December 1st is World AIDS Day, when we raise awareness across the world about the issues surrounding HIV and AIDS. It is a day for people to show their support for people living with HIV and to commemorate people who have died.  

 

Today, we want to raise awareness about the connection between HIV/AIDS and violence against women. Research from countries most affected by HIV transmission established a clear and undeniable link between HIV infection and violence against women. This involves multiple pathways with the root causes lying in gender inequality.  

 

Rigid gender stereotypes about masculinity, gender roles and norms may lead to unsafe and/or non-consensual sex. Lack of gender equality and dominant social expectations prevent women from joint, safe and free negotiations of condom use. Unsafe sexual practices deny women the full enjoyment of their sexual and reproductive rights, and thus increase the risks of unplanned pregnancies and HIV and STI transmission.  

 

 Often, HIV transmission is the result of sexual and gender-based violence. In conflict situations, where rape is used as a weapon of war, the risks of HIV transmission are also high. 

 

In addition, several studies from different parts of the world have indicated that up to one third of adolescent girls reported that their first sexual experience was coerced.[1]  

 

 Furthermore, the World Health Organisation states that “HIV can also be a risk factor for violence since disclosure can put women at risk of violence by their partners, family or community members”.[2]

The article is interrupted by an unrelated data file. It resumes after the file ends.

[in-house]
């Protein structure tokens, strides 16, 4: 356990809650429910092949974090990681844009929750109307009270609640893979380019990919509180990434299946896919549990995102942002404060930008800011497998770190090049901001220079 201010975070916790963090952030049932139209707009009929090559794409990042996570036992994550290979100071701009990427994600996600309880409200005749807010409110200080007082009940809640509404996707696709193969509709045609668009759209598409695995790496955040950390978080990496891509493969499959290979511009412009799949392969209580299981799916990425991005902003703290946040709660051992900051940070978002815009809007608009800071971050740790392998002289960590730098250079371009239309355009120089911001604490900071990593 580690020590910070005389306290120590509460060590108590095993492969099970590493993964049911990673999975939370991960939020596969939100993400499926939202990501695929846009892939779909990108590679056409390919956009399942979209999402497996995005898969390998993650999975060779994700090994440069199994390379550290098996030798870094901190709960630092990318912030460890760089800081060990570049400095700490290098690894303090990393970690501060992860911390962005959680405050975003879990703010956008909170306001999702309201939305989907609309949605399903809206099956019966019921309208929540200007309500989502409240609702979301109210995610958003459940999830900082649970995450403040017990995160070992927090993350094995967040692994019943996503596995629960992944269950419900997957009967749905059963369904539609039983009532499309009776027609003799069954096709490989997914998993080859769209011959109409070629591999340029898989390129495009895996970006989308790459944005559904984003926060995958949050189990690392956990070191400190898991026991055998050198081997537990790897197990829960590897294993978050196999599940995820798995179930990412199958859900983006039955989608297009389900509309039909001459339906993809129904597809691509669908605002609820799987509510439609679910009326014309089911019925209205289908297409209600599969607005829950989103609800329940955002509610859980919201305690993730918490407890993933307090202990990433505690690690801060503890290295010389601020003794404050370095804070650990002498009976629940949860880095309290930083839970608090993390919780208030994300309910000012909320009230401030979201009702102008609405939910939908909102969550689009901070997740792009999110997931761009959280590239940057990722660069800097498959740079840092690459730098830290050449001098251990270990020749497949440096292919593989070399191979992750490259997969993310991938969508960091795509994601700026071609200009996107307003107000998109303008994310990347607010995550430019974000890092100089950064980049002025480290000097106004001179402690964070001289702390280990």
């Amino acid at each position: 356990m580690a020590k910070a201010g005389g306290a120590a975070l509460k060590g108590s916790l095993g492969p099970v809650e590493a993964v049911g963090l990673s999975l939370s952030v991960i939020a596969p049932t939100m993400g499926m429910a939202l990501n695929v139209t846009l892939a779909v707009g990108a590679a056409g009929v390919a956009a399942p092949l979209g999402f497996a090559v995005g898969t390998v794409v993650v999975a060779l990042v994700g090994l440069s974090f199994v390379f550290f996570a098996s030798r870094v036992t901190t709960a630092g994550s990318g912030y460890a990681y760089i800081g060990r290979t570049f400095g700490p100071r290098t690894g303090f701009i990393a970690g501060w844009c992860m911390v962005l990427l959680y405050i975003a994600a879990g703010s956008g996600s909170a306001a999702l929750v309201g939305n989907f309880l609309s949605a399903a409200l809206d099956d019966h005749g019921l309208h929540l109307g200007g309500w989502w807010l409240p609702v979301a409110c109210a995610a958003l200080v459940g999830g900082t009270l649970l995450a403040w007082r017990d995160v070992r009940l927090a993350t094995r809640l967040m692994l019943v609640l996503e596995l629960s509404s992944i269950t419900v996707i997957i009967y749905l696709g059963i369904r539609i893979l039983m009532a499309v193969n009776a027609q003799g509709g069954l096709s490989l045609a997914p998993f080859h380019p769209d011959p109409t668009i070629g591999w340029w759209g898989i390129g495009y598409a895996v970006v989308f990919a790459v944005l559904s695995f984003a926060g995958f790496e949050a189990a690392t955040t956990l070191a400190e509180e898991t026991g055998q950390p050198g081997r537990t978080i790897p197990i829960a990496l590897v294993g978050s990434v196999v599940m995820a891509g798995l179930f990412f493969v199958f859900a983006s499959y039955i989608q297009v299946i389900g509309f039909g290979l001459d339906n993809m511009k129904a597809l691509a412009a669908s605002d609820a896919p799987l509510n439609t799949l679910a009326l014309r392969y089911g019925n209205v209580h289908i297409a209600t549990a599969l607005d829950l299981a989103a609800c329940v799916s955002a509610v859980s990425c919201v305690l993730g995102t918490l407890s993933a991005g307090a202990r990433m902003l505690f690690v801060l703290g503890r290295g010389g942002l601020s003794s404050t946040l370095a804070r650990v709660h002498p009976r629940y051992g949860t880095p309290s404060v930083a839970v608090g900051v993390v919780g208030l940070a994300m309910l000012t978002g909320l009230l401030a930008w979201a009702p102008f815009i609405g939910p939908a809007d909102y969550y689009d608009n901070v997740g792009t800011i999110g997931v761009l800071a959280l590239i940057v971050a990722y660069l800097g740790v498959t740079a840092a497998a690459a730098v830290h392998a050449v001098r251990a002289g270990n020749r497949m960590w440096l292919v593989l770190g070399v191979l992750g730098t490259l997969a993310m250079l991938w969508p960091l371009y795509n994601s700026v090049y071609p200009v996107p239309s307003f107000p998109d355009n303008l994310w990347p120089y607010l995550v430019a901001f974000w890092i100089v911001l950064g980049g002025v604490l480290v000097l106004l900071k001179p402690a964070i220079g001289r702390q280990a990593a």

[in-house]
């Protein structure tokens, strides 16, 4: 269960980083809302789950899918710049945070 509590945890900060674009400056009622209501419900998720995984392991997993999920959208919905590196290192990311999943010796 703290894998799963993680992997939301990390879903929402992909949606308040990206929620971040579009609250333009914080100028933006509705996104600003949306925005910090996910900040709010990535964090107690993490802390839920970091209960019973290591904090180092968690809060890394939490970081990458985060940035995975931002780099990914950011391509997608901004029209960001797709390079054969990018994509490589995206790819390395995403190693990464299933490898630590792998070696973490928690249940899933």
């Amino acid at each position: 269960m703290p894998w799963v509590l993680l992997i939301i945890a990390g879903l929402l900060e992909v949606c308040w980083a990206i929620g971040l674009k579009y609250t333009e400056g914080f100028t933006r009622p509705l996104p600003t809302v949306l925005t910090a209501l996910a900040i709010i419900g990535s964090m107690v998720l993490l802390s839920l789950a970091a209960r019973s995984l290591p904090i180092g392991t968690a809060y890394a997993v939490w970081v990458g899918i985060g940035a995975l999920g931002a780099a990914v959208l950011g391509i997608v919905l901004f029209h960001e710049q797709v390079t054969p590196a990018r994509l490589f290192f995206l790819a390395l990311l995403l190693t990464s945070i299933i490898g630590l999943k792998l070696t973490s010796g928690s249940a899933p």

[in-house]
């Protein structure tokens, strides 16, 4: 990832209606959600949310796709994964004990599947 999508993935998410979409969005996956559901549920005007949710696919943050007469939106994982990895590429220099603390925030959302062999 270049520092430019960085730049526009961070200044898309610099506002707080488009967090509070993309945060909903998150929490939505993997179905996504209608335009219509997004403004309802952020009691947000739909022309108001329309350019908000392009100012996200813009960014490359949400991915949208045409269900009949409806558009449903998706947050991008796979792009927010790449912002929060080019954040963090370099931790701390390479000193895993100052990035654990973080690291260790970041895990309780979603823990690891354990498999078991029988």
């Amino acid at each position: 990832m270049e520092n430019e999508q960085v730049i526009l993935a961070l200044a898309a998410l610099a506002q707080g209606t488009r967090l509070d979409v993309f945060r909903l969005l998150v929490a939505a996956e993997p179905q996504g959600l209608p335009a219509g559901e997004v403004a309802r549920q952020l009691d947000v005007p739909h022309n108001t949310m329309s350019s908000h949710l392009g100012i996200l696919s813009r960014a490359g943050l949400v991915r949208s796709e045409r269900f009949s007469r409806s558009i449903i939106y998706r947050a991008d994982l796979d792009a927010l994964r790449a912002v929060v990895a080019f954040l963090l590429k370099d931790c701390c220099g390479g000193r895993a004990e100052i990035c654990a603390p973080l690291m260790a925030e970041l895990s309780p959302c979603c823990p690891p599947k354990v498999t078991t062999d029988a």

Economic factors exacerbate risks and put women in a vulnerable position. Women who are engaging in sex work or survival sex are at high risk both of being subjected to violence and of HIV transmission.  

 

 

Programmes and policies should address the underlying social and economic issues, structural factors, gender inequalities and harmful gender norms and apply a human rights focus. At the same time, there is a need to develop services, such as comprehensive post rape care that responds to the physical and psychological health needs of the violence survivor, and testing and counselling services that address violence.[3] A lot of work needs to be done to remove stigma and discrimination against people living with HIV/AIDS. 

 

 Resources: 

 

References cited:

[1] http://www.hivpolicy.org/Library/HPP001388.pdf  

[2] http://www.who.int/reproductivehealth/topics/violence/hiv/en/  

[3] http://www.who.int/reproductivehealth/topics/violence/hiv/en/